A Summary of Your Rights Under the Fair Credit Reporting Act

The federal Fair Credit Reporting Act (FCRA) promotes the accuracy, fairness, and privacy of information in the files of consumer reporting agencies. There are many types of consumer reporting agencies, including credit bureaus and specialty agencies (such as agencies that sell information about check writing histories, medical records, and rental history records). Here is a summary of your major rights under the FCRA.

Su Acceso a Informes de Crédito Gratuitos

La Ley de Informe Justo de Crédito (Fair Credit Reporting Act, FCRA) requiere que, a su pedido, cada una de las compañías de informes de los consumidores a nivel nacional — Equifax, Experian y TransUnion — le provea cada 12 meses una copia gratuita de su informe de crédito. La ley FCRA promueve la exactitud y privacidad de la información contenida en los registros de las compañías de informes de los consumidores del país.

Your Access to Free Credit Reports

The Fair Credit Reporting Act (FCRA) requires each of the nationwide consumer reporting companies — Equifax, Experian, and TransUnion — to provide you with a free copy of your credit report, at your request, once every 12 months. The FCRA promotes the accuracy and privacy of information in the files of the nation’s consumer reporting companies. The Federal Trade Commission (FTC), the nation’s consumer protection agency, enforces the FCRA with respect to consumer reporting companies...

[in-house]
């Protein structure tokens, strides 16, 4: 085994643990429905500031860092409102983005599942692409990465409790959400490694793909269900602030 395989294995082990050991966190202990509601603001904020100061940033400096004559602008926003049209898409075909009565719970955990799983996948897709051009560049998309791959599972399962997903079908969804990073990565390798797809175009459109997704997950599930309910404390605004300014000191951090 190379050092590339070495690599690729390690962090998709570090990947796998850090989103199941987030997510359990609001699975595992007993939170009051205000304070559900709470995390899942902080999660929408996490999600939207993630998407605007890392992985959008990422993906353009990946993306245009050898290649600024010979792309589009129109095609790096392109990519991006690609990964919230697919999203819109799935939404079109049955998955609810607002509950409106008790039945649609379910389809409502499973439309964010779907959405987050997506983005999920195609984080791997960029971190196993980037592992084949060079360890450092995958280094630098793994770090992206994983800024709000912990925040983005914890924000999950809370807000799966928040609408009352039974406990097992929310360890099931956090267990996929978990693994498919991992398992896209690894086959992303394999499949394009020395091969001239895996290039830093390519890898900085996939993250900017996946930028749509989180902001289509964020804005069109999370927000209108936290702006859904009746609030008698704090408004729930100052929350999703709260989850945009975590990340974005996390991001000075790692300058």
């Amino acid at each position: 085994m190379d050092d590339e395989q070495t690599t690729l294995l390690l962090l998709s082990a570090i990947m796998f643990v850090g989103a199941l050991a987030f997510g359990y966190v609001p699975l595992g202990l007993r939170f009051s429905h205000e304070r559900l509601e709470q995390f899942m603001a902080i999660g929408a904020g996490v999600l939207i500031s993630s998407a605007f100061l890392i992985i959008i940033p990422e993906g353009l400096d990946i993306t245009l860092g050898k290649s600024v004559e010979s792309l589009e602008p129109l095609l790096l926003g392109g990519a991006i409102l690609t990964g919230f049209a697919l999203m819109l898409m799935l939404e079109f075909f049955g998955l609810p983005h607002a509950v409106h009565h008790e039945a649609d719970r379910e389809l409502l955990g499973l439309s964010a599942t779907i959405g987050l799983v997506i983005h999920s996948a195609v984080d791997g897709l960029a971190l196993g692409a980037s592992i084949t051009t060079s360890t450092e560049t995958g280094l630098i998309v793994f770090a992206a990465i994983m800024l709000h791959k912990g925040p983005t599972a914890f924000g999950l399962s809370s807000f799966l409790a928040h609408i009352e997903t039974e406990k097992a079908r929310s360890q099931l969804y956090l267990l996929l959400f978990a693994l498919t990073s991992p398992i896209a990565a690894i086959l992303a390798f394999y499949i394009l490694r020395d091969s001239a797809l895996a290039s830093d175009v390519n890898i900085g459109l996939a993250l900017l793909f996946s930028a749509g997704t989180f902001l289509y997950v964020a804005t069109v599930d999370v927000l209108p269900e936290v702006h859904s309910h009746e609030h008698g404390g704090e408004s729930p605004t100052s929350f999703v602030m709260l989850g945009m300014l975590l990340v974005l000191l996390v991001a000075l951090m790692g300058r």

Understanding Credit Scores

For years, creditors have been using credit scoring systems to determine whether a consumer is a good risk for credit cards and auto loans. More recently, credit scoring has been used to help creditors evaluate a consumer’s ability to repay home mortgage loans and whether to charge deposits for utility services. Many auto and home insurance companies use special credit scores to decided whether to issue a policy and for how much. Here's how credit scoring works in helping decide who gets credit -- and why...

What You Should Know About Your Credit Report

If you have ever applied for a credit card, a personal loan, insurance, or a job, there is probably
a company keeping a credit file or credit report about you. This file contains information about where
you live and work, how you pay your bills, or whether you have been sued, arrested, or have filed for
bankruptcy. Companies that gather and sell this information are called “Consumer Reporting Agencies” or
“Credit Bureaus.” The information sold by Consumer Reporting Agencies to creditors, employers,
insurers, and other businesses is called a “credit report.”...